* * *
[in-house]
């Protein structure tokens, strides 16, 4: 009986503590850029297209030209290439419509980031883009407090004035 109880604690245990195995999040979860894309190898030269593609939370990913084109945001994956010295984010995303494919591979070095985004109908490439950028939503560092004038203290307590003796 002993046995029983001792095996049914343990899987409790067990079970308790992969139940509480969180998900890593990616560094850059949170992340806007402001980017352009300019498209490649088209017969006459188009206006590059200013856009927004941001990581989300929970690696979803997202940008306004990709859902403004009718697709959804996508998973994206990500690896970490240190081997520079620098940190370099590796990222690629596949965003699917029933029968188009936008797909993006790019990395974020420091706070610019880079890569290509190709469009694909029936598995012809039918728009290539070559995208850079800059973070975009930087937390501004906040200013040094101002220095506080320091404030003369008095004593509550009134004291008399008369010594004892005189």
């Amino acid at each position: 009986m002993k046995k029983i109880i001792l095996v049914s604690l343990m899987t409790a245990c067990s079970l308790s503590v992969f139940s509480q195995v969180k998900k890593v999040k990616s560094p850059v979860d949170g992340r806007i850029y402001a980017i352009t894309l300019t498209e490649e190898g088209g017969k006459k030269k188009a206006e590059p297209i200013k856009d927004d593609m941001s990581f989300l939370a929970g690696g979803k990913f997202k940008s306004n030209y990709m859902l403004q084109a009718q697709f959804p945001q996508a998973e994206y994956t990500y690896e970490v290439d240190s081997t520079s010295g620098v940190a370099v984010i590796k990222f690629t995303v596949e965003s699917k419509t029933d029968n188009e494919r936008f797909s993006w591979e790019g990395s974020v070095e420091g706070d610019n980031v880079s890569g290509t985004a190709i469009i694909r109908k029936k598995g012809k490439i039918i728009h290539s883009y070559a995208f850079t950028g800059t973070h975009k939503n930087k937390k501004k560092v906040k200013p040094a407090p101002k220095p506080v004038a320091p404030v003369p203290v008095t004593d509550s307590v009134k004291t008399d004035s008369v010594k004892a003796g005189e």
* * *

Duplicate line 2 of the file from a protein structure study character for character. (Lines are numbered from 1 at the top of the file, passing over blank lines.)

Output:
């Protein structure tokens, strides 16, 4: 009986503590850029297209030209290439419509980031883009407090004035 109880604690245990195995999040979860894309190898030269593609939370990913084109945001994956010295984010995303494919591979070095985004109908490439950028939503560092004038203290307590003796 002993046995029983001792095996049914343990899987409790067990079970308790992969139940509480969180998900890593990616560094850059949170992340806007402001980017352009300019498209490649088209017969006459188009206006590059200013856009927004941001990581989300929970690696979803997202940008306004990709859902403004009718697709959804996508998973994206990500690896970490240190081997520079620098940190370099590796990222690629596949965003699917029933029968188009936008797909993006790019990395974020420091706070610019880079890569290509190709469009694909029936598995012809039918728009290539070559995208850079800059973070975009930087937390501004906040200013040094101002220095506080320091404030003369008095004593509550009134004291008399008369010594004892005189």